Monday, November 09, 2009

Frontiers of Sock Construction 1: The Hat Heel

In September, two new frontiers opened up in the sock knitting world: Hat Heel and Personal Footprints. I'm certain that, for two months, you've been dying to know what I think of them.

Naturally, I was intrigued by both. Creative construction has always fascinated me. Mom taught me to knit so I could make a ski band, but a simple, wide loop would not do -- I wanted something with character and shape, something that got wider and narrower as needed. And duh: no sewing allowed.

These two sock-making methods are right up my alley. "Hat Heel" starts with the heel and builds the sock outwards from unusual gusset constructions. "Personal Footprints" is a brilliant departure from common sense, instructing you to knit the foot of the sock as a closed tube which is then cut and opened to knit the cuff.

I've tried both, and my world is unchanged. Probably. There may be something to "Personal Footprints," but more on that later. First up: the Hat Heel.

The pattern is wicked clever, and it starts off fun: you knit a round cup-shape for the heel, then make long, wing-like triangles that will wrap around your foot and join at the top. That's where things began to go badly for me. I had trouble making a smooth join with so few stitches at the points of the triangles. But then the next step was a nightmare. Picking up stitches isn't usually a deal-breaker for me, but it’s not my favorite knitting activity, and this requires you to be pretty good at it, picking up all around both sides of the loop you've made. I made a dog’s breakfast out of it.

In the end, I won the battle but surrendered the campaign (the war goes on). No matter how skilled you might be at neatly picking up stitches, you're creating inflexible seams in your sock, right at the point that your foot needs the most flexibility. A lot of hard, messy work for a sock you're destined to hate wearing.

Tomorrow: Personal Footprints for Insouciant Sock Knitters.

PS: Click the picture to embiggen, and check out that gorgeous yarn. It's "Tesla" from Gaslight Dyeworks.


Anonymous said...

Not only is it inflexible, it's a RIDGE that will rub your foot at its flex points. Thank you for the confirmation that this isn't the best most perfect sock construction ever. I looked at it and had the same issues just looking at the pattern.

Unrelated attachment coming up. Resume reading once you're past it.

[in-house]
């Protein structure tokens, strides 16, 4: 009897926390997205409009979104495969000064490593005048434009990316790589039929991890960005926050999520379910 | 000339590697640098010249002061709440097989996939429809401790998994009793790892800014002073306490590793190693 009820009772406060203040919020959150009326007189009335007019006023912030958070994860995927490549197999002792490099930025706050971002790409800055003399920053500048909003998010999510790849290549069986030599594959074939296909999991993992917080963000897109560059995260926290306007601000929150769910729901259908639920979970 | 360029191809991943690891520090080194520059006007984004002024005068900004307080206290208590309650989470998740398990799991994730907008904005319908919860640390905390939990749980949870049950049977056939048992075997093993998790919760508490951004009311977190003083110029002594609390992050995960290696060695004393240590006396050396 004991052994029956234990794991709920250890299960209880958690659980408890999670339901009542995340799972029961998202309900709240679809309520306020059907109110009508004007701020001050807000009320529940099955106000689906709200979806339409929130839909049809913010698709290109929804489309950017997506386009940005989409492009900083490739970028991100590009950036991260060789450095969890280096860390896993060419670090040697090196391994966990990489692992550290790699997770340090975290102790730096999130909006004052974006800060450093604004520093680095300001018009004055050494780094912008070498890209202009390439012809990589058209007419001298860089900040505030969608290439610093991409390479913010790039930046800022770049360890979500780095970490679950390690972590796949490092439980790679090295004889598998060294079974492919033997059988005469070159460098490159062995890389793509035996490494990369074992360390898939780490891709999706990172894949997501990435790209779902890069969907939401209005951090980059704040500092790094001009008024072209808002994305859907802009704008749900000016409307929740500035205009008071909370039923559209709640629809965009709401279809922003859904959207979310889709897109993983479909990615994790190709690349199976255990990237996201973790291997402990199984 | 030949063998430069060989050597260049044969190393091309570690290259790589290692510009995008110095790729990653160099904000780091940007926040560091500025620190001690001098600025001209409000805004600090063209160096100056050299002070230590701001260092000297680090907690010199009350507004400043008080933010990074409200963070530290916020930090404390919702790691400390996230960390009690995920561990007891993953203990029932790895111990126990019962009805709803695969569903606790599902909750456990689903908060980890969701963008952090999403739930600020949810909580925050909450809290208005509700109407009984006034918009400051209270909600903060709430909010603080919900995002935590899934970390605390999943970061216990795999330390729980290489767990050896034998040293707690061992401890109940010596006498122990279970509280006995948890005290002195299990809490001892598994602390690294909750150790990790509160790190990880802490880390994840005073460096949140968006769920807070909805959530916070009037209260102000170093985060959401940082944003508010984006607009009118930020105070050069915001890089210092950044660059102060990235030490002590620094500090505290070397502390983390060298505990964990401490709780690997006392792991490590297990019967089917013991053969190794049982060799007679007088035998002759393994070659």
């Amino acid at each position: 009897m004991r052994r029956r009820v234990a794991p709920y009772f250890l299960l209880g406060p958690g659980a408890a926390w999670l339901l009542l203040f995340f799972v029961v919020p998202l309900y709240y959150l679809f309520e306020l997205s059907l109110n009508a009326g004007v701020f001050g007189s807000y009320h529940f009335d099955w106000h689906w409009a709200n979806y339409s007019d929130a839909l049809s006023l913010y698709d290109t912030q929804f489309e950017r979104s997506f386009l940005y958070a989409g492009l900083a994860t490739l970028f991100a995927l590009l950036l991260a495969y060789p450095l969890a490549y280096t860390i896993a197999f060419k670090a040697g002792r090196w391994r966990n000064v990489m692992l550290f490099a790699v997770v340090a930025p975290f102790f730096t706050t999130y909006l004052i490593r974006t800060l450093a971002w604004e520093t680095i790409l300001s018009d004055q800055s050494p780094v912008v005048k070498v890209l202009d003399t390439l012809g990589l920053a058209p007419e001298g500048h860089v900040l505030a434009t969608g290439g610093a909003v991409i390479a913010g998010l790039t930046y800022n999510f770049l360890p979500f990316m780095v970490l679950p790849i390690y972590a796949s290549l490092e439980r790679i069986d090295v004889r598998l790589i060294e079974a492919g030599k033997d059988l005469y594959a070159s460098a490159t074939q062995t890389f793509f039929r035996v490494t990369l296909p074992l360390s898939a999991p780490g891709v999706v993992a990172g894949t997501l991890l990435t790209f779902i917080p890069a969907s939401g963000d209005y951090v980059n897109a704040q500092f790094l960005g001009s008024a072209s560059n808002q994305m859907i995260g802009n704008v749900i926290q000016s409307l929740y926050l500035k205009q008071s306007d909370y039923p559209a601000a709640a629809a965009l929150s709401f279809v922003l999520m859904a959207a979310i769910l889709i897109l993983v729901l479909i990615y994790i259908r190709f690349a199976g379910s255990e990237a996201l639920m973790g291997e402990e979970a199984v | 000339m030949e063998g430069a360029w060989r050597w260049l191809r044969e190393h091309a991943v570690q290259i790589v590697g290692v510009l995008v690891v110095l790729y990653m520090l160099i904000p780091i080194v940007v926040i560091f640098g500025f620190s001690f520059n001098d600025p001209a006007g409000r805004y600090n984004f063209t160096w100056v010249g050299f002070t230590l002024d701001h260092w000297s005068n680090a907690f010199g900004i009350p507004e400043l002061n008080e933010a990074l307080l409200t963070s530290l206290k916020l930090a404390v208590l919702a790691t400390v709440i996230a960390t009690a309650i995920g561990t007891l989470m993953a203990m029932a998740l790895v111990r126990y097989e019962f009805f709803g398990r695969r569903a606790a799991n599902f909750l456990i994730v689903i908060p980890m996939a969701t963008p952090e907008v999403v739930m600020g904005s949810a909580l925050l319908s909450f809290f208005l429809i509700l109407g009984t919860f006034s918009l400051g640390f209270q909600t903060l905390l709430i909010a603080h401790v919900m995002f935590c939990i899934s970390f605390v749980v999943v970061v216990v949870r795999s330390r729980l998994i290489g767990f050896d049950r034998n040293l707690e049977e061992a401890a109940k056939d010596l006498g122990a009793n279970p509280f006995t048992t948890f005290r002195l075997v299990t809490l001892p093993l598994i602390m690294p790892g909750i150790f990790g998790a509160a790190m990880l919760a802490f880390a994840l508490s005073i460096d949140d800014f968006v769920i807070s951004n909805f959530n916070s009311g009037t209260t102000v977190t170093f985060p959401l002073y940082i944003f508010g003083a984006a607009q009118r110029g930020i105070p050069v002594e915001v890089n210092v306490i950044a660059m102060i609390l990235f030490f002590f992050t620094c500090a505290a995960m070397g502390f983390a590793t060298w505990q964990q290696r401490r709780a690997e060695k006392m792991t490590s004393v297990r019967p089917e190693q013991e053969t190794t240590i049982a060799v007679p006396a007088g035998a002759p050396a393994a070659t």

Incidentally, this is also (one of the reasons) why I don't like the normal flap and gusset heel, as my feet are a little more sensitive than others' and the one and only pair I made with the flap/gusset (which I did because of the patterning) I actually hate wearing because the picked up stitches rub so weirdly against my foot.

I may look at Cat's new book if there's anything that's not a modified flap and gusset (which her first book was). That heel never looks good to me, and it doesn't fit me quite right. (I bought the first book, worked all of the sample socks, cried, and sold it to someone else in my knit group.)

--S. said...

Extra-bonus points for using "embiggen," a perfectly cromulent word.

Cat Herself said...

Oh, Great and Evil Sock Genius, thank you for dealing with all these strange variations and saving us from having to suffer them!

knittingbrow said...

I am happy that you share your opinion as you continue your sock obession. The creative thinking for this heel has a great deal of merit to it and I expect that it will inspire your next great pattern. I am feeling the need to knit socks.

Karen said...

I have the hat heel pattern on my desk right now, and I've been mulling the construction but coming to no firm conclusion. Like you, I wondered about the idea of the seams at critical junctures on the foot. Thanks for the heaping dose of reality!

=Tamar said...

Idea: use extra circulars to hold live side stitches, and do the 'flaps' as short-rows. Kitchener the two ends together and arrange the live stitches on your circulars. You then have your live stitches in both directions ready to knit smoothly.